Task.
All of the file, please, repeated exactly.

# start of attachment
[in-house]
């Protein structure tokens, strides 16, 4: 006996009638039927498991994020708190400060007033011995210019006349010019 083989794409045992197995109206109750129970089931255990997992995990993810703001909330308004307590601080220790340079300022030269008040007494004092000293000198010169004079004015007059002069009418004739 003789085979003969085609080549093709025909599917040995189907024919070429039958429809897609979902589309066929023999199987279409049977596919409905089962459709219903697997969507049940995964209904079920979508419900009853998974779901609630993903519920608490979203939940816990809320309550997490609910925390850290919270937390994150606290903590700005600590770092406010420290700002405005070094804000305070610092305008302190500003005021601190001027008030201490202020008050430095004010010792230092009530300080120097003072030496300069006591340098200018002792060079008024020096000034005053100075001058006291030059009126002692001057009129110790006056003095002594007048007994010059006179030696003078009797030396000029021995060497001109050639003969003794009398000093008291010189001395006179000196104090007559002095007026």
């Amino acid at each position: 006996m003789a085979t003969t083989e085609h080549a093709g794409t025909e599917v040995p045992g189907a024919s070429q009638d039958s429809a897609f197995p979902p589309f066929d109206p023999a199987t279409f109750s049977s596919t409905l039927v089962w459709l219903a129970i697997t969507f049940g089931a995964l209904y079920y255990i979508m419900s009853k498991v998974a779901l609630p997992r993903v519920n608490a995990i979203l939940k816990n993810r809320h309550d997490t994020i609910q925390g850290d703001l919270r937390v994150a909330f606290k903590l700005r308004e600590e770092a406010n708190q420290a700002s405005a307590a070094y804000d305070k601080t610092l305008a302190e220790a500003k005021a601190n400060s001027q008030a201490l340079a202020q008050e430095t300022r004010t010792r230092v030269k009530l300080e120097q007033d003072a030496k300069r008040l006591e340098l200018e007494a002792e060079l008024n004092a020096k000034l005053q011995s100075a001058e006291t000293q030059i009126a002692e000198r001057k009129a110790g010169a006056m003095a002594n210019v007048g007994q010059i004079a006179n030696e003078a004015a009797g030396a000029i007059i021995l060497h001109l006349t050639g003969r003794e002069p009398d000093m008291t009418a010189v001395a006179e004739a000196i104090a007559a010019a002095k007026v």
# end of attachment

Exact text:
[in-house]
């Protein structure tokens, strides 16, 4: 006996009638039927498991994020708190400060007033011995210019006349010019 083989794409045992197995109206109750129970089931255990997992995990993810703001909330308004307590601080220790340079300022030269008040007494004092000293000198010169004079004015007059002069009418004739 003789085979003969085609080549093709025909599917040995189907024919070429039958429809897609979902589309066929023999199987279409049977596919409905089962459709219903697997969507049940995964209904079920979508419900009853998974779901609630993903519920608490979203939940816990809320309550997490609910925390850290919270937390994150606290903590700005600590770092406010420290700002405005070094804000305070610092305008302190500003005021601190001027008030201490202020008050430095004010010792230092009530300080120097003072030496300069006591340098200018002792060079008024020096000034005053100075001058006291030059009126002692001057009129110790006056003095002594007048007994010059006179030696003078009797030396000029021995060497001109050639003969003794009398000093008291010189001395006179000196104090007559002095007026």
């Amino acid at each position: 006996m003789a085979t003969t083989e085609h080549a093709g794409t025909e599917v040995p045992g189907a024919s070429q009638d039958s429809a897609f197995p979902p589309f066929d109206p023999a199987t279409f109750s049977s596919t409905l039927v089962w459709l219903a129970i697997t969507f049940g089931a995964l209904y079920y255990i979508m419900s009853k498991v998974a779901l609630p997992r993903v519920n608490a995990i979203l939940k816990n993810r809320h309550d997490t994020i609910q925390g850290d703001l919270r937390v994150a909330f606290k903590l700005r308004e600590e770092a406010n708190q420290a700002s405005a307590a070094y804000d305070k601080t610092l305008a302190e220790a500003k005021a601190n400060s001027q008030a201490l340079a202020q008050e430095t300022r004010t010792r230092v030269k009530l300080e120097q007033d003072a030496k300069r008040l006591e340098l200018e007494a002792e060079l008024n004092a020096k000034l005053q011995s100075a001058e006291t000293q030059i009126a002692e000198r001057k009129a110790g010169a006056m003095a002594n210019v007048g007994q010059i004079a006179n030696e003078a004015a009797g030396a000029i007059i021995l060497h001109l006349t050639g003969r003794e002069p009398d000093m008291t009418a010189v001395a006179e004739a000196i104090a007559a010019a002095k007026v």